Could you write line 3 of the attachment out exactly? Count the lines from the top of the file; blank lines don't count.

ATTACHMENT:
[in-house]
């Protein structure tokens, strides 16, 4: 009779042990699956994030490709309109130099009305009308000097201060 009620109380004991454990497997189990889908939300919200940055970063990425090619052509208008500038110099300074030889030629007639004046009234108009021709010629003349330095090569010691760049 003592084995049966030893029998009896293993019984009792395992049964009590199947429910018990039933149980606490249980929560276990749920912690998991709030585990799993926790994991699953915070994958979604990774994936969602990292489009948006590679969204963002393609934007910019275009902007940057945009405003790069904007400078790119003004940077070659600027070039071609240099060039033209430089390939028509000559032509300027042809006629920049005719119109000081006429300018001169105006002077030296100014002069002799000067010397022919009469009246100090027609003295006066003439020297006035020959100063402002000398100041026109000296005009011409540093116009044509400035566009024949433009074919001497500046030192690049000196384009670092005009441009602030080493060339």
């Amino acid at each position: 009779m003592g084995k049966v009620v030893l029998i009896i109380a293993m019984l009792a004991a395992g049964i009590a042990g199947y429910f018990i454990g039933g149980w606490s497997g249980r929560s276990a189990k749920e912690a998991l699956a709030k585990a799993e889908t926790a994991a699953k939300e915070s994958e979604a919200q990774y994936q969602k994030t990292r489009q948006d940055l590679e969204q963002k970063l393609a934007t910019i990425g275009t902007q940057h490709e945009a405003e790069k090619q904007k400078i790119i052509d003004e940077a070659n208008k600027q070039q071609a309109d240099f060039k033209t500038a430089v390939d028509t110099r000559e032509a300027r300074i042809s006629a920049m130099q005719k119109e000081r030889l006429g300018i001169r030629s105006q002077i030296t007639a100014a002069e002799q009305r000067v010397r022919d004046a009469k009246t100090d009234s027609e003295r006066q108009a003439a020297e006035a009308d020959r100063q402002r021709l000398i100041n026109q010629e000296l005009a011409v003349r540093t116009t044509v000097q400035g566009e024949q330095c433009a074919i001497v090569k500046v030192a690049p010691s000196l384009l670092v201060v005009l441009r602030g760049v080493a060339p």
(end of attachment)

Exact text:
């Amino acid at each position: 009779m003592g084995k049966v009620v030893l029998i009896i109380a293993m019984l009792a004991a395992g049964i009590a042990g199947y429910f018990i454990g039933g149980w606490s497997g249980r929560s276990a189990k749920e912690a998991l699956a709030k585990a799993e889908t926790a994991a699953k939300e915070s994958e979604a919200q990774y994936q969602k994030t990292r489009q948006d940055l590679e969204q963002k970063l393609a934007t910019i990425g275009t902007q940057h490709e945009a405003e790069k090619q904007k400078i790119i052509d003004e940077a070659n208008k600027q070039q071609a309109d240099f060039k033209t500038a430089v390939d028509t110099r000559e032509a300027r300074i042809s006629a920049m130099q005719k119109e000081r030889l006429g300018i001169r030629s105006q002077i030296t007639a100014a002069e002799q009305r000067v010397r022919d004046a009469k009246t100090d009234s027609e003295r006066q108009a003439a020297e006035a009308d020959r100063q402002r021709l000398i100041n026109q010629e000296l005009a011409v003349r540093t116009t044509v000097q400035g566009e024949q330095c433009a074919i001497v090569k500046v030192a690049p010691s000196l384009l670092v201060v005009l441009r602030g760049v080493a060339p």